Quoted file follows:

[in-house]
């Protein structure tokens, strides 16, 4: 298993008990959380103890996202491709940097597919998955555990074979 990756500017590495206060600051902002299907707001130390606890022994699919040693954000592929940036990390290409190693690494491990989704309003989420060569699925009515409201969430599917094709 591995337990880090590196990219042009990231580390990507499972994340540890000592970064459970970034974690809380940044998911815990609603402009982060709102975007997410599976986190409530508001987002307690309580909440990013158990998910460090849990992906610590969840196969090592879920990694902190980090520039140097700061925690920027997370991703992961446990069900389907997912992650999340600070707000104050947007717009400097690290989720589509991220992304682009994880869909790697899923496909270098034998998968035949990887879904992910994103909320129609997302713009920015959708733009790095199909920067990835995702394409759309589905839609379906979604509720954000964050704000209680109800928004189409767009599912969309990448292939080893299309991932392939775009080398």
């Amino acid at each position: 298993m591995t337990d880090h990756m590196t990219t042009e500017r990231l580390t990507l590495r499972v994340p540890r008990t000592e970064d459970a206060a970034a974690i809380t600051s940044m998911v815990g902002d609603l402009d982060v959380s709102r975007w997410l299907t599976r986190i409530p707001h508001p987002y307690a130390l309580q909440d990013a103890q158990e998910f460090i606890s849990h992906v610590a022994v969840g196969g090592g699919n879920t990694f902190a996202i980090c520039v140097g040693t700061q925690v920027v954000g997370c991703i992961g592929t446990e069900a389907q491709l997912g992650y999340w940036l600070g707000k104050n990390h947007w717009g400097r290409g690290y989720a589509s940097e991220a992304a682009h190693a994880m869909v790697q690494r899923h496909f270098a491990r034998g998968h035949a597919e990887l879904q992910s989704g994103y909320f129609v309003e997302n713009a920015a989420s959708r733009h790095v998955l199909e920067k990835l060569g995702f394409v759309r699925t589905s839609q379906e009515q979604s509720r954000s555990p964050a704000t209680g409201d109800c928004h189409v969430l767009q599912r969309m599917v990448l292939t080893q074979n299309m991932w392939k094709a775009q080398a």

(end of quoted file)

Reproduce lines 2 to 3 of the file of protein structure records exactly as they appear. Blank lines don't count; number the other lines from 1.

């Protein structure tokens, strides 16, 4: 298993008990959380103890996202491709940097597919998955555990074979 990756500017590495206060600051902002299907707001130390606890022994699919040693954000592929940036990390290409190693690494491990989704309003989420060569699925009515409201969430599917094709 591995337990880090590196990219042009990231580390990507499972994340540890000592970064459970970034974690809380940044998911815990609603402009982060709102975007997410599976986190409530508001987002307690309580909440990013158990998910460090849990992906610590969840196969090592879920990694902190980090520039140097700061925690920027997370991703992961446990069900389907997912992650999340600070707000104050947007717009400097690290989720589509991220992304682009994880869909790697899923496909270098034998998968035949990887879904992910994103909320129609997302713009920015959708733009790095199909920067990835995702394409759309589905839609379906979604509720954000964050704000209680109800928004189409767009599912969309990448292939080893299309991932392939775009080398």
């Amino acid at each position: 298993m591995t337990d880090h990756m590196t990219t042009e500017r990231l580390t990507l590495r499972v994340p540890r008990t000592e970064d459970a206060a970034a974690i809380t600051s940044m998911v815990g902002d609603l402009d982060v959380s709102r975007w997410l299907t599976r986190i409530p707001h508001p987002y307690a130390l309580q909440d990013a103890q158990e998910f460090i606890s849990h992906v610590a022994v969840g196969g090592g699919n879920t990694f902190a996202i980090c520039v140097g040693t700061q925690v920027v954000g997370c991703i992961g592929t446990e069900a389907q491709l997912g992650y999340w940036l600070g707000k104050n990390h947007w717009g400097r290409g690290y989720a589509s940097e991220a992304a682009h190693a994880m869909v790697q690494r899923h496909f270098a491990r034998g998968h035949a597919e990887l879904q992910s989704g994103y909320f129609v309003e997302n713009a920015a989420s959708r733009h790095v998955l199909e920067k990835l060569g995702f394409v759309r699925t589905s839609q379906e009515q979604s509720r954000s555990p964050a704000t209680g409201d109800c928004h189409v969430l767009q599912r969309m599917v990448l292939t080893q074979n299309m991932w392939k094709a775009q080398a």